Health Alert: Chagas Disease, Also Known as American Trypanosomiasis, Poses Life-Threatening Risk from Trypanosoma Cruzi Parasite

Chagas disease, which is also known as American trypanosomiasis, occurs when you get infected with a small parasite called Trypanosoma cruzi. A doctor named Carlos RJ Chagas from Brazil discovered this parasite and how it causes illness in people way back

April 16, 2024

Boston: The new research gives a complete picture of the Chagas Disease: American trypanosomiasis market. It looks at trends in the CD market, including how common it is in different regions, and talks about what's happening in the market right now. The report also looks closely at the competition between different treatments. It focuses on treatments available across Latin America. Because many people with Chagas Disease don't have enough money to buy medicine, there isn't much demand for these products. That's why pharmaceutical companies aren't putting a lot of effort into creating new treatments for Chagas disease now.

Key Facts to Know About Chagas Disease: A Quick Overview

  • About 6-7 million people, mostly in Latin America, have a bug bite disease called Chagas disease.
  • It can be passed on by bugs, eating unsafe food, getting blood or organs from infected people, passing it from mother to baby, or accidents in labs.
  • If treated early, Chagas disease caused by Trypanosoma cruzi can be cured. Treatment can also help stop the disease from getting worse and prevent passing it from mother to baby.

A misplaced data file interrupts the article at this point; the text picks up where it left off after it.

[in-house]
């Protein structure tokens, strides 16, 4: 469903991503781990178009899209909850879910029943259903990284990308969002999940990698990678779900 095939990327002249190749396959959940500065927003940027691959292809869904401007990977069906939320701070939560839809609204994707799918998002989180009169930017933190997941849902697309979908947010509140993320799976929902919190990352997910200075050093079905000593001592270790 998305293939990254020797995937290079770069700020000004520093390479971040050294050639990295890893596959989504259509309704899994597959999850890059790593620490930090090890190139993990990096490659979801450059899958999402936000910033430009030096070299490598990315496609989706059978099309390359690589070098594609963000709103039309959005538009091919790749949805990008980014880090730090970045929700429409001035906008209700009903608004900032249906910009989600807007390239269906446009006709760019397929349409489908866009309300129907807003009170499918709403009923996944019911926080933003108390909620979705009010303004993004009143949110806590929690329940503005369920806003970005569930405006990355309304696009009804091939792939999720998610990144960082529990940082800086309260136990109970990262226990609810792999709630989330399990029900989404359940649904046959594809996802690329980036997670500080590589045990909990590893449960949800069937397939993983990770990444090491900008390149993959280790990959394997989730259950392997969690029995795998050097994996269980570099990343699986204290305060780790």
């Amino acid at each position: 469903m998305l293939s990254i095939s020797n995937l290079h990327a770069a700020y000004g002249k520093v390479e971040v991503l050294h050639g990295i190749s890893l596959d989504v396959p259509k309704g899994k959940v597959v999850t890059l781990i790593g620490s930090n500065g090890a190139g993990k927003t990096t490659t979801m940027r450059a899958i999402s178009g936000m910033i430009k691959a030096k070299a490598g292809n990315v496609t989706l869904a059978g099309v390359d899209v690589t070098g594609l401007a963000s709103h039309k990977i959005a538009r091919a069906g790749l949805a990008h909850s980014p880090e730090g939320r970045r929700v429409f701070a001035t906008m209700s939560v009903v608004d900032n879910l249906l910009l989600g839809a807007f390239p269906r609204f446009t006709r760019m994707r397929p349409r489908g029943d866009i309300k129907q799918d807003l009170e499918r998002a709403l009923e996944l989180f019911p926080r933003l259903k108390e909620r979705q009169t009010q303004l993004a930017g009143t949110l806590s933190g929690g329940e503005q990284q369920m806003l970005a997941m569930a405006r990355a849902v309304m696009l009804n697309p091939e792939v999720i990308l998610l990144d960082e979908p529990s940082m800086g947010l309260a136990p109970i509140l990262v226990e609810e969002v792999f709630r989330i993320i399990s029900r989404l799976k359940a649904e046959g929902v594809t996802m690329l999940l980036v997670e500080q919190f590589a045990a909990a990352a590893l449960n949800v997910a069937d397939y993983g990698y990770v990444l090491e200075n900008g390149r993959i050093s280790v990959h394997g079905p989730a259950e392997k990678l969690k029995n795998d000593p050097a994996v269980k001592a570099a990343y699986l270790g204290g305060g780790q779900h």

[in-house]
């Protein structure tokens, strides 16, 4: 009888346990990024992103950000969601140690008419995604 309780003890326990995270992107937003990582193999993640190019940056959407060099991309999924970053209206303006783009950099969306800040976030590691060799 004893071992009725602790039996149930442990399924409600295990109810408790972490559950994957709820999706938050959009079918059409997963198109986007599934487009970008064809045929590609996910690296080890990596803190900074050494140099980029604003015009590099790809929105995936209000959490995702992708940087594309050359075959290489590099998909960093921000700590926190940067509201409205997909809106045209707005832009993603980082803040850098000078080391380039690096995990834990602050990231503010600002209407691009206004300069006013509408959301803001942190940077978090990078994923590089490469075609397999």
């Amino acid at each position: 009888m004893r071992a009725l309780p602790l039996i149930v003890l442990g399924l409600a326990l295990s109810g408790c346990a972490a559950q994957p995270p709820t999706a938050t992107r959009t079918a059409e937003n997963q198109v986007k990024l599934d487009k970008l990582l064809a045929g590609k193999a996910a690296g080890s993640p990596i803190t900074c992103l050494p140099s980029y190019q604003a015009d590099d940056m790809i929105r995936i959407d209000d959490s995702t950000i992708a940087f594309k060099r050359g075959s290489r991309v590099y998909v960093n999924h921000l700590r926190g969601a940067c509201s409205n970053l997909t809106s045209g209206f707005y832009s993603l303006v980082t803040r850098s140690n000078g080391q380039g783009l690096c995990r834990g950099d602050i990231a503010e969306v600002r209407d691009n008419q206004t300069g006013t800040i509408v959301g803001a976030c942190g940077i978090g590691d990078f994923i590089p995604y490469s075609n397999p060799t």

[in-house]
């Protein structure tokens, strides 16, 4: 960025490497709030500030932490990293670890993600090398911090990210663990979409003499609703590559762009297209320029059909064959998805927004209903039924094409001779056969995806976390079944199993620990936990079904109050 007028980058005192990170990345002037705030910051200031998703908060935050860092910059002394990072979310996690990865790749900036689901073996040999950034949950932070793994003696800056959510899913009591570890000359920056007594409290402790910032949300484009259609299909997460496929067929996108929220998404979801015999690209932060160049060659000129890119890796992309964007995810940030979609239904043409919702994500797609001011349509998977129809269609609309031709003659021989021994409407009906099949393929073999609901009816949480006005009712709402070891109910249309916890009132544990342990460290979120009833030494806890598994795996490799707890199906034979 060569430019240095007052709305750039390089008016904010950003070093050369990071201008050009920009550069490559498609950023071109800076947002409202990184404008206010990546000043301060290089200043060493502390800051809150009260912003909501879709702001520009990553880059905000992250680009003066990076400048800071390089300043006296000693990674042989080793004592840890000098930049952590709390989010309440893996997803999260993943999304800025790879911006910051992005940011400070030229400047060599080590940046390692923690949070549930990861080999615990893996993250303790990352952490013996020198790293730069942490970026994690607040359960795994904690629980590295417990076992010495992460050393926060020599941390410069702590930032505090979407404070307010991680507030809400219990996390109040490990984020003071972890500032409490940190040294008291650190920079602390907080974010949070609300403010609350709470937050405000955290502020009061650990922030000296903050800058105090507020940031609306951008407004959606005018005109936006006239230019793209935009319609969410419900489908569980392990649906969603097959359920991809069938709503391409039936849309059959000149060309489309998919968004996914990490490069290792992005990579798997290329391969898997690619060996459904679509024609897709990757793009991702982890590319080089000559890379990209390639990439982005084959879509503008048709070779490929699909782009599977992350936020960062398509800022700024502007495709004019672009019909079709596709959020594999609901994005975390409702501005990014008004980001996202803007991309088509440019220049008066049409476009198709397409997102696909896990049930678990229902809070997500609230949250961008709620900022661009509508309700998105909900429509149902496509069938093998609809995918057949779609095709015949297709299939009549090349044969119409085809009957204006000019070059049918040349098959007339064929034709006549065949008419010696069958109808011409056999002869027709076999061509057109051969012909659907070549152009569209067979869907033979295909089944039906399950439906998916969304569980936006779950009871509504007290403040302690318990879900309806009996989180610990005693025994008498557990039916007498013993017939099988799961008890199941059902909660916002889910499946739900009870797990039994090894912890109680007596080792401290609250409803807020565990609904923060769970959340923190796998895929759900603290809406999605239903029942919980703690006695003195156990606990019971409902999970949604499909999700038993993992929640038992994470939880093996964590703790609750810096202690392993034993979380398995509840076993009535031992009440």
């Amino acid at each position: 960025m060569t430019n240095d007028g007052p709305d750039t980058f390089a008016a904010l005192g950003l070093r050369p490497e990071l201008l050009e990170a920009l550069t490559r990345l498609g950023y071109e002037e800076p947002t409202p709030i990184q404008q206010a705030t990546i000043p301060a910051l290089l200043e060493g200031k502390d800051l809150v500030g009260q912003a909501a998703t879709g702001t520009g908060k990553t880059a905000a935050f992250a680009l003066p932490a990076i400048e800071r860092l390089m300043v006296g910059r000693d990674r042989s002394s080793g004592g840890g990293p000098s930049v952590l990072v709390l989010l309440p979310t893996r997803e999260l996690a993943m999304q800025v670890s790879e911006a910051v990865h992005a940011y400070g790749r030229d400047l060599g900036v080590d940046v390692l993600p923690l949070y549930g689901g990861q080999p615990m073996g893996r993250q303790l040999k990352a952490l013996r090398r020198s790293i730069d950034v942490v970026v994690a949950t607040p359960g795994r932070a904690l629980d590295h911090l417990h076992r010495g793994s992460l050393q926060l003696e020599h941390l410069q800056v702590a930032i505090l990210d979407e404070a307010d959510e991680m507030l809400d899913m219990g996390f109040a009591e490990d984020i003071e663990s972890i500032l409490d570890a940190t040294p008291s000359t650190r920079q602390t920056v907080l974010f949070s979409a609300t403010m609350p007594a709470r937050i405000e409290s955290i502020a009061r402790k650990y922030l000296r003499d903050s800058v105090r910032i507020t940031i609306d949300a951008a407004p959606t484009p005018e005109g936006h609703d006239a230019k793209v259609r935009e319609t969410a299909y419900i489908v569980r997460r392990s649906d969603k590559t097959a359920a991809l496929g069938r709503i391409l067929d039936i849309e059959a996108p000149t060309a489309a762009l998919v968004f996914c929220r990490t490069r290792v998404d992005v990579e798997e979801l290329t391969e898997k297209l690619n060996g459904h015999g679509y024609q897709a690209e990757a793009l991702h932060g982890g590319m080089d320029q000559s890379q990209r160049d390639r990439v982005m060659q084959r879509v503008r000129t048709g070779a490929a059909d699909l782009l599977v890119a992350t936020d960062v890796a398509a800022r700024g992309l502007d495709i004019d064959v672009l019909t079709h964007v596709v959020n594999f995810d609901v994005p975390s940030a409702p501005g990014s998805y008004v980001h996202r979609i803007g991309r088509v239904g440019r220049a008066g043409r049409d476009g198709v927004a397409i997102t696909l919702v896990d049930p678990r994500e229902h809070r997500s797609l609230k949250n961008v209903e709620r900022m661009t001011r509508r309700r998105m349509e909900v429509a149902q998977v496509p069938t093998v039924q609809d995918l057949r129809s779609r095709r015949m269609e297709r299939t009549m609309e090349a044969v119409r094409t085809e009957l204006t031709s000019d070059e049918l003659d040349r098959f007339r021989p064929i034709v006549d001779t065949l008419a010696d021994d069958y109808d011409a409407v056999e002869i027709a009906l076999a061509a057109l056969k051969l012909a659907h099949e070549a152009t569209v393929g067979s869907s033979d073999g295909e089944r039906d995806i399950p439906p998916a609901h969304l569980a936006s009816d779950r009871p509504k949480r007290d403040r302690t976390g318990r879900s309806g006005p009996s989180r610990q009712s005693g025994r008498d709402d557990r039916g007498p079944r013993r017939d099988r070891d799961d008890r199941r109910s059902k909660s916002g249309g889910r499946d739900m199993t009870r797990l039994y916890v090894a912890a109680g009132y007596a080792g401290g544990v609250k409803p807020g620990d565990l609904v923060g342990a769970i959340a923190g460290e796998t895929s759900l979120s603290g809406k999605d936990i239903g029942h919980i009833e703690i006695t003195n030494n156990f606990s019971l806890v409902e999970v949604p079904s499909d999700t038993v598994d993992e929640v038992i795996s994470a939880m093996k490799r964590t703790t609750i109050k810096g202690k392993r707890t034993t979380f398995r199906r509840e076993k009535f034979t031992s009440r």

• Some people with long-term Chagas disease might have heart problems, and others might have stomach or brain issues. They might need special treatment for these.
  • Ways to stop Chagas disease include controlling bugs in Latin America, checking blood before giving it to someone, and testing and treating girls, women who can have babies, newborns, and brothers and sisters of infected moms who haven't had treatment before.

The Transmission of Chagas Disease in the American Market: Key Insights

In Latin America, Chagas disease mostly spreads from poop or pee of blood-sucking bugs called kissing bugs. These bugs hide in cracks in houses and come out at night to feed on blood. When they bite, they often do it on the face. If someone scratches the bite and gets the poop or pee in their body, they can get infected with the parasite.

T. cruzi can also be transmitted by:

  • If you eat or drink something with T. cruzi in it, like food or drinks with poop or pee from infected bugs or opossums, you can get sick. This often causes outbreaks where people get very sick, and some even die.
  • When a mom who has Chagas disease gives birth, she can pass it on to her baby.
  • Getting blood or something made from blood from someone who has Chagas disease can also give you the disease.

Signs and symptoms

Chagas disease has two phases. In the first phase, which lasts about 2 months, a lot of parasites are in the blood, but most people don't have any symptoms or just feel a little unwell. Sometimes, people might see a spot on their skin or swelling around one eye. They could also have fever, headache, swollen glands, pale skin, muscle pain, trouble breathing, or pain in the belly or chest.